Captain Alex continues, “The Salvation Army believes in focusing on the whole person – once you understand their issues and what’s causing their hunger, then you can begin the long and difficult work of helping that person get into a better situation for themselves and begin to reach their God-given potential.”

Watch now: Media Officer Mike visits the foodbank at Preston Salvation Army

“Here at Preston, we have noticed a rise in the amount of people coming to us for assistance with food. It is a real need. But in order to truly address that need, we have to follow proper procedures, make people aware of the welfare they can access and equip them with the skills they need to find work.” he states.

“Otherwise we will leave people to languish in poverty, and depend on handouts for food beyond emergency situations, which is no road to dignity.”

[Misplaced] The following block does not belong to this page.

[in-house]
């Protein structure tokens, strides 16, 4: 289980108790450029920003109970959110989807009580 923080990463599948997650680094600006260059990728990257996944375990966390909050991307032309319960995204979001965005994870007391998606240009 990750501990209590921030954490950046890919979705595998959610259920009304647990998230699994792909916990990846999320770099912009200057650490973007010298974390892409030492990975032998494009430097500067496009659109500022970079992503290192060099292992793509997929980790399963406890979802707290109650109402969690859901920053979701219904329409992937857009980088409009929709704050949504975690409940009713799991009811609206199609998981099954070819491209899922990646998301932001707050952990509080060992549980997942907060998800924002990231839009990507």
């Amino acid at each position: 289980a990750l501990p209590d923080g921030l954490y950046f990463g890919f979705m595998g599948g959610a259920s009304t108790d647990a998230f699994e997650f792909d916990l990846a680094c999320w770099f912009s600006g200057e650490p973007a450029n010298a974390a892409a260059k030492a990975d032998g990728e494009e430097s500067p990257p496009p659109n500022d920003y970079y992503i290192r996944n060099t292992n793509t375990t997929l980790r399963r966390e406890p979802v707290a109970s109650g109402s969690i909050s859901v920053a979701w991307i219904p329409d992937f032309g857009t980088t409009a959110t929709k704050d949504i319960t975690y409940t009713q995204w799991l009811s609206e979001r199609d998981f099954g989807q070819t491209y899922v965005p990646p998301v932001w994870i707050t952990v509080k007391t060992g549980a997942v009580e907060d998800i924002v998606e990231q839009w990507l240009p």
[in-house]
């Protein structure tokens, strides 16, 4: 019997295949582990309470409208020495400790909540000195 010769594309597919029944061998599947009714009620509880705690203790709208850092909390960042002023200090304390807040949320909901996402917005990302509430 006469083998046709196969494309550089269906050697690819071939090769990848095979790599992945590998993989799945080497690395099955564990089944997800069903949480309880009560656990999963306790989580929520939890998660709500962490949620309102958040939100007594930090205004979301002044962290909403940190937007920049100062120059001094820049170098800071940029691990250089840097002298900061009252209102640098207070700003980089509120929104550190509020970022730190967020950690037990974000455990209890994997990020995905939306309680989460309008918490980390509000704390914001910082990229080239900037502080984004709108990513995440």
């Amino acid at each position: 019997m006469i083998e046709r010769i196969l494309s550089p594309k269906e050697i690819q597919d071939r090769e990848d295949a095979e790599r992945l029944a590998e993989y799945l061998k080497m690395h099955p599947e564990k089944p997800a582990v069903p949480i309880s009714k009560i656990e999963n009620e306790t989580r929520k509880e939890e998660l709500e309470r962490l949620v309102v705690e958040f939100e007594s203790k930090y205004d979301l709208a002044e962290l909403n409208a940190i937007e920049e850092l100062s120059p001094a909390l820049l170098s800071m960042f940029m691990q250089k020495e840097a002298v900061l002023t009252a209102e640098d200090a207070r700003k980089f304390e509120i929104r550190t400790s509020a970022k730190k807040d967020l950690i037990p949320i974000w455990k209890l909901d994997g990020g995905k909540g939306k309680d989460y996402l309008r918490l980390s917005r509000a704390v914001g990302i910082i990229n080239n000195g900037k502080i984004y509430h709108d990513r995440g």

Submitted by Ian Cannon on

There are genuine needy persons who really benefit from this facility, but unfortunately a lot of people are taking advantage of the easy availability of food parcels.I would strongly agree that monitoring and enquiries are necessary before they are made available, an ad hoc system is open to abuse. It is shameful when you see persons receiving parcels who obviously have been spending their cash benefits on alcohol and cigarettes then expecting the free supply of food parcels to facilitate these purchases.It is because the Salvation Army take responsible steps before providing that I am willing to support their efforts. Thank You for your good work.